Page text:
The Legislative Yuan, which is currently in summer recess, has decided to hold public hearings during its next session on a controversial amendment that would allow the establishment of legal red-light areas in cities and counties in Taiwan, according to lawmakers.
At issue is a draft amendment to the Social Order and Maintenance Act (社會秩序維護法) that would legalize prostitution in specially designated areas.
Democratic Progressive Party (DPP) legislative caucus whip Tsai Huang-liang (蔡煌瑯) said the bill had been the subject of heated debate.
Some local governments have even suggested that the establishment of red-light districts runs against social mores and Taiwanese culture, he said.
The Executive Yuan adopted the amended bill on Thursday, which rules that those involved in the sex trade — including prostitutes and those who seek out their services — outside special designated red light areas would be liable for a fine of up to NT$30,000 (US$1,040).
The current law prohibits sex work as harmful to social norms of behavior and punishes only sex workers — mainly women — who are subject to a maximum of three days detention or a fine of up to NT$30,000.
However, those who solicit the services of a prostitute cannot be prosecuted.
Earlier this year, the Council of Grand Justices of the Constitutional Court ruled that existing regulations concerning prostitution violate the Constitution, and therefore ruled that they should be annulled, a ruling that takes effect on Nov. 1.
It was in response to the ruling that the Ministry of the Interior (MOI) proposed the amendment based on the human rights laid down in the International Covenant on Civil and Political Rights and the International Covenant on Economic, Social and Cultural Rights, officials said.
Minister of the Interior Jiang Yi-huah (江宜樺) said that the amendment would authorize local governments to set up special zones for legal brothels on land designated for commercial use in urban planning districts or for leisure activities in non-urban planning districts.
He said that once the draft bill cleared the legislature, local government administrators would handle the issue in a more pragmatic manner.
“After all, it is bad to see unlicensed prostitutes wandering around cities,” he said.
However, the proposal has received only a lukewarm response from local governments, with surveys conducted by local media suggesting almost all of the 22 cities and counties around Taiwan are not interested in establishing legal red light areas, because of concerns about the possible impact on social order.
Chinese Nationalist Party (KMT) legislative caucus whip Chao Li-yun (趙麗雲) said further public debate on the provisions in the bill was necessary
LOOPHOLES: The people behind biased media content produced by a Chinese network, likely without sending staff to Taiwan, remain anonymous, a source said Beijing’s latest attempt at psychological warfare through heavily biased online media is aimed at sowing discord and polarizing Taiwanese society, the Mainland Affairs Council (MAC) said. The council’s comment came in response to Chinese network Southeast Television, which late last month began broadcasting an online program featuring commentary by Taiwanese unification supporters that authorities suspect was filmed illegally in Taiwan. To circumvent cross-strait regulations, the broadcaster collaborated with online service provider Baidu to air the series titles Diverse Voices From the Taiwan Strait (台海百家說). Only Taiwanese are shown on camera, without revealing the host, interviewer or production team. In one video, political commentator and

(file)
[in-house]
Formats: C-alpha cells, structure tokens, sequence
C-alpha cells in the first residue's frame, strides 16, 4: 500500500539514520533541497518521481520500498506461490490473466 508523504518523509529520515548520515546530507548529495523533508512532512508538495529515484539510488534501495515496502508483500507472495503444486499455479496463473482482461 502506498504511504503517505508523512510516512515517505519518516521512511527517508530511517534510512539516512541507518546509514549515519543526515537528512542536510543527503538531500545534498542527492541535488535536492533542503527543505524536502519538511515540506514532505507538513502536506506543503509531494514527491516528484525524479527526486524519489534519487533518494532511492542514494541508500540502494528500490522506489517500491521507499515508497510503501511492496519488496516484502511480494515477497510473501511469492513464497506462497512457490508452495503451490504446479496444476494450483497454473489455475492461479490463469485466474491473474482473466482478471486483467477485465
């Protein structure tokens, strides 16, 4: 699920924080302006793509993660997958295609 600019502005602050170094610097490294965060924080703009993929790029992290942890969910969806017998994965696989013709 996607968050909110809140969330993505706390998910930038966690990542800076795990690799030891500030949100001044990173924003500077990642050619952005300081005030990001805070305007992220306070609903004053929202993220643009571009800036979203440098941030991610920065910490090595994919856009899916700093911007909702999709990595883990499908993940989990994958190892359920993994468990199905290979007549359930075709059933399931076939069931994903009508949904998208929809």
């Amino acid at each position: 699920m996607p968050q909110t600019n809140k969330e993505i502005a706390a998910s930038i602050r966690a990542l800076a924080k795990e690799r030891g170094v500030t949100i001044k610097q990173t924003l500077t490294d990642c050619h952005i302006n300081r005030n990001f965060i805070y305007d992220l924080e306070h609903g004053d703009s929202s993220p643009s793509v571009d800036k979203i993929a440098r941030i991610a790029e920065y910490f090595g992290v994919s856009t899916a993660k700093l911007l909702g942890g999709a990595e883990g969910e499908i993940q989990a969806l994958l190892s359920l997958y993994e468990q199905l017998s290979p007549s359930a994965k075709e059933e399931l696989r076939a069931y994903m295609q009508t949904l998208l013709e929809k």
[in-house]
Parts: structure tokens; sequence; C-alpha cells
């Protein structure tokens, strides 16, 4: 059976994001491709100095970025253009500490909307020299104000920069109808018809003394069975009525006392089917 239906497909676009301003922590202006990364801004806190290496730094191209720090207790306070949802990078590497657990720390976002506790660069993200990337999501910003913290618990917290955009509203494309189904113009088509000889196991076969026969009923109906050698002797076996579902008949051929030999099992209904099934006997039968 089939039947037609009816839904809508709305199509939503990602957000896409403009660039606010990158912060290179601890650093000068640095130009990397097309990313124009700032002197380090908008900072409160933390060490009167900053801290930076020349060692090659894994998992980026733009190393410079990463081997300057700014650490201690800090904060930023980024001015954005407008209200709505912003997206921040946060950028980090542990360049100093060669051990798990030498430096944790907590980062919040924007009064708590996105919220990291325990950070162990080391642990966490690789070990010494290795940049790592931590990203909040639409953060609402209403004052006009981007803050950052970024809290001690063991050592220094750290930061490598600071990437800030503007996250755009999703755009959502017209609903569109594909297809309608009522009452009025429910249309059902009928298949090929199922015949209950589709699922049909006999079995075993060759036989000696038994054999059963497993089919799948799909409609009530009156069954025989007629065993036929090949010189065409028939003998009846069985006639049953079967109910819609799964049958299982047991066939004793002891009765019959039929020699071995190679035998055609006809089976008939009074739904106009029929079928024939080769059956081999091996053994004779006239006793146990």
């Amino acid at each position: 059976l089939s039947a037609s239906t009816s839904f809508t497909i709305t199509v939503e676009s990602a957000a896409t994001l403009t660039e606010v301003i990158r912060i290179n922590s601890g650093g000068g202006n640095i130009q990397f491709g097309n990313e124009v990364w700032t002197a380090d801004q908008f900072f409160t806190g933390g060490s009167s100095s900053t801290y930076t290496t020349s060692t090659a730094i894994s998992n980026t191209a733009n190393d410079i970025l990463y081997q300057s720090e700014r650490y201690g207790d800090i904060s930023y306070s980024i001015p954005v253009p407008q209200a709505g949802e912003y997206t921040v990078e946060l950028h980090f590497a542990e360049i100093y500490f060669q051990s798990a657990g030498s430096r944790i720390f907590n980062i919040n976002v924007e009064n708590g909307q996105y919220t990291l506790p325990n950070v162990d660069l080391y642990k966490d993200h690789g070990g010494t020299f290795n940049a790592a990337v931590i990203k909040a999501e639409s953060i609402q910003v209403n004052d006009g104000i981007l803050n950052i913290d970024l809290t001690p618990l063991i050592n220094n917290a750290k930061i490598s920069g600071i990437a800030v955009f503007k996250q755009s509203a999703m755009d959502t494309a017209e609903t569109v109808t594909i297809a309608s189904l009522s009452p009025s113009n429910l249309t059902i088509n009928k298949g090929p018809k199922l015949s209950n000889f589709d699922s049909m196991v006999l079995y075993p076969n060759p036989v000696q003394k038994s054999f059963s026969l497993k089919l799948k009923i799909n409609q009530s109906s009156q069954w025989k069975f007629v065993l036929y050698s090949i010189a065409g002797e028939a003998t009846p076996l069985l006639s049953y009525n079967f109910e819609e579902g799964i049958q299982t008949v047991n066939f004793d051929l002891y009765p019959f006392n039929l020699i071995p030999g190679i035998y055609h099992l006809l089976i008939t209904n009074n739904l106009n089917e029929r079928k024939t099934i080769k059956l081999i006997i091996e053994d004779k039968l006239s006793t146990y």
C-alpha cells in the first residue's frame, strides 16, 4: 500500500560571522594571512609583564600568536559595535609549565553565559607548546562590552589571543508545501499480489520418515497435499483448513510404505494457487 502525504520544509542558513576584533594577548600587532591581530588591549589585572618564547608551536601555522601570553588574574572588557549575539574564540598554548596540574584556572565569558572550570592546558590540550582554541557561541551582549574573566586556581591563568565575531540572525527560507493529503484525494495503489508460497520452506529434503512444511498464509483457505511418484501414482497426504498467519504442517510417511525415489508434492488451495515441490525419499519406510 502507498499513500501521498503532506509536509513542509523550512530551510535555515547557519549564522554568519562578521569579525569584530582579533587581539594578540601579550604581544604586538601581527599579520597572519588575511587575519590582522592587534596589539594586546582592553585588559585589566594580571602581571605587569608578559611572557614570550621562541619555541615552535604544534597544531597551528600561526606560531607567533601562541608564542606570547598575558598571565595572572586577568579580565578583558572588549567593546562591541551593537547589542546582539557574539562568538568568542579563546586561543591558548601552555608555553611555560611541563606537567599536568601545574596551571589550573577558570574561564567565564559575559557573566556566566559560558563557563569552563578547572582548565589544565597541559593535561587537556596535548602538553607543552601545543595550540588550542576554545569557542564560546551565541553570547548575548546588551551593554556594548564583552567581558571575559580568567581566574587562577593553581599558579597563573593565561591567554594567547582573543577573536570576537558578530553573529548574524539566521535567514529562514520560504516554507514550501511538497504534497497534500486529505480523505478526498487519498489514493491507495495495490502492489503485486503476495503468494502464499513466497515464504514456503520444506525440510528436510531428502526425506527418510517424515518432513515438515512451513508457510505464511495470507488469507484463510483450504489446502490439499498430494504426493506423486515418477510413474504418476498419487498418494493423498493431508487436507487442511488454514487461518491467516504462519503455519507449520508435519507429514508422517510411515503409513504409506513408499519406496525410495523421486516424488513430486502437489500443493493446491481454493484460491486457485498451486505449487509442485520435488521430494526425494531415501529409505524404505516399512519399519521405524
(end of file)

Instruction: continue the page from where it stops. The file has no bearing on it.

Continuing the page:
RULES IGNORED: CDC Deputy Director-General Chuang Jen-hsiang said that crew members who break the rules would be required to complete the full 14-day quarantine Three EVA Airways flight attendants were fired last month and this month after they failed to follow the government’s quarantine requirements. This was the first time that flight attendants have lost their jobs for quarantine failures. One flight attendant reportedly breached the quarantine mandate by going to school, visiting relatives and dining with friends, while lying to the company about her activities, EVA Air said. The Centers for Disease Control (CDC) and the Civil Aeronautics Administration (CAA) have established disease prevention measures for cabin crew members, such as monitoring their health and reporting their temperature daily, the company said. While on flight duty, crew
A group of overseas Taiwanese in Norway are taking a case on their national identity to the European Court of Human Rights — with plans to file the case in the first half of next year — after Norway’s Supreme Court rejected their appeal to change their listed nationality from “China” to “Taiwan,” Joseph Liu, a Taiwanese lawyer living in Norway, told reporters on Monday. One of the initiators of the movement, “My Name, My Right,” Liu and his group plan to hire lawyers from the UK and France who know European law and have knowledge of Asia to represent them,
SUPPRESSION: Michael Tsai, a former defense minister, said that Beijing’s list of Taiwan independence advocates contravenes the UN’s Universal Declaration of Human Rights The best way to respond to threats from China against Taiwan independence advocates is for the president to publicly reiterate Taiwan’s sovereignty, former minister of national defense Michael Tsai (蔡明憲) said on Sunday. Chinese media on Nov. 15 said that the Chinese Communist Party (CCP) was compiling “a list of stubborn Taiwanese separatists and will severely punish them in accordance with [China’s] Anti-Secession Law and hold them accountable for their actions for the rest of their lives.” Chinese media subsequently accused Premier Su Tseng-chang (蘇貞昌) of being a “first-rate war criminal,” because of his policy on mask exports. “The vast majority